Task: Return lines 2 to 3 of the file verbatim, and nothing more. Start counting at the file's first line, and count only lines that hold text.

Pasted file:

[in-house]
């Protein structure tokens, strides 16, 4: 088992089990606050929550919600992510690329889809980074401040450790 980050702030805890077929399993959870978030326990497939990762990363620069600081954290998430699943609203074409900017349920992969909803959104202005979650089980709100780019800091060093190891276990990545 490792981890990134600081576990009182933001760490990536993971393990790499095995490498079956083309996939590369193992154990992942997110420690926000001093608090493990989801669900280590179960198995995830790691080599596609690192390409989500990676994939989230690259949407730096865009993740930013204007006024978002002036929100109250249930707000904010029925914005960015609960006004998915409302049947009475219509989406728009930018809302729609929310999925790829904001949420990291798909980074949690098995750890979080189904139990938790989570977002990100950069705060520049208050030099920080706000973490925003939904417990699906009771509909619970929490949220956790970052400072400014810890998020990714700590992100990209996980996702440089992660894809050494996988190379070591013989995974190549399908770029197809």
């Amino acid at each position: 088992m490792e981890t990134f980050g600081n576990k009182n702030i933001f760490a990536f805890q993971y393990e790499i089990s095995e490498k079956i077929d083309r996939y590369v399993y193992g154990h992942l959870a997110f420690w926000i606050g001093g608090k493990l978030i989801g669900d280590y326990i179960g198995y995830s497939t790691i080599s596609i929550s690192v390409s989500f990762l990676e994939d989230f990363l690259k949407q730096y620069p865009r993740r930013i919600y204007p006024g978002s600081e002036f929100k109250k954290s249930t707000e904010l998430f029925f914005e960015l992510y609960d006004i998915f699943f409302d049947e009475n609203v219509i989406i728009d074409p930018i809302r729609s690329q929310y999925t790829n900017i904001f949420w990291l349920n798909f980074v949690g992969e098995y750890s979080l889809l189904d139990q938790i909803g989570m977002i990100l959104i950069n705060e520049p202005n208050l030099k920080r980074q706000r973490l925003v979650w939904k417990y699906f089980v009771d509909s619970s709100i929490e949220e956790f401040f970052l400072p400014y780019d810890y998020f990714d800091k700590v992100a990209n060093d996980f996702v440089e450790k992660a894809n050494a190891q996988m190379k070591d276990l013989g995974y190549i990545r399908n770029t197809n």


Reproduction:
């Protein structure tokens, strides 16, 4: 088992089990606050929550919600992510690329889809980074401040450790 980050702030805890077929399993959870978030326990497939990762990363620069600081954290998430699943609203074409900017349920992969909803959104202005979650089980709100780019800091060093190891276990990545 490792981890990134600081576990009182933001760490990536993971393990790499095995490498079956083309996939590369193992154990992942997110420690926000001093608090493990989801669900280590179960198995995830790691080599596609690192390409989500990676994939989230690259949407730096865009993740930013204007006024978002002036929100109250249930707000904010029925914005960015609960006004998915409302049947009475219509989406728009930018809302729609929310999925790829904001949420990291798909980074949690098995750890979080189904139990938790989570977002990100950069705060520049208050030099920080706000973490925003939904417990699906009771509909619970929490949220956790970052400072400014810890998020990714700590992100990209996980996702440089992660894809050494996988190379070591013989995974190549399908770029197809």
């Amino acid at each position: 088992m490792e981890t990134f980050g600081n576990k009182n702030i933001f760490a990536f805890q993971y393990e790499i089990s095995e490498k079956i077929d083309r996939y590369v399993y193992g154990h992942l959870a997110f420690w926000i606050g001093g608090k493990l978030i989801g669900d280590y326990i179960g198995y995830s497939t790691i080599s596609i929550s690192v390409s989500f990762l990676e994939d989230f990363l690259k949407q730096y620069p865009r993740r930013i919600y204007p006024g978002s600081e002036f929100k109250k954290s249930t707000e904010l998430f029925f914005e960015l992510y609960d006004i998915f699943f409302d049947e009475n609203v219509i989406i728009d074409p930018i809302r729609s690329q929310y999925t790829n900017i904001f949420w990291l349920n798909f980074v949690g992969e098995y750890s979080l889809l189904d139990q938790i909803g989570m977002i990100l959104i950069n705060e520049p202005n208050l030099k920080r980074q706000r973490l925003v979650w939904k417990y699906f089980v009771d509909s619970s709100i929490e949220e956790f401040f970052l400072p400014y780019d810890y998020f990714d800091k700590v992100a990209n060093d996980f996702v440089e450790k992660a894809n050494a190891q996988m190379k070591d276990l013989g995974y190549i990545r399908n770029t197809n």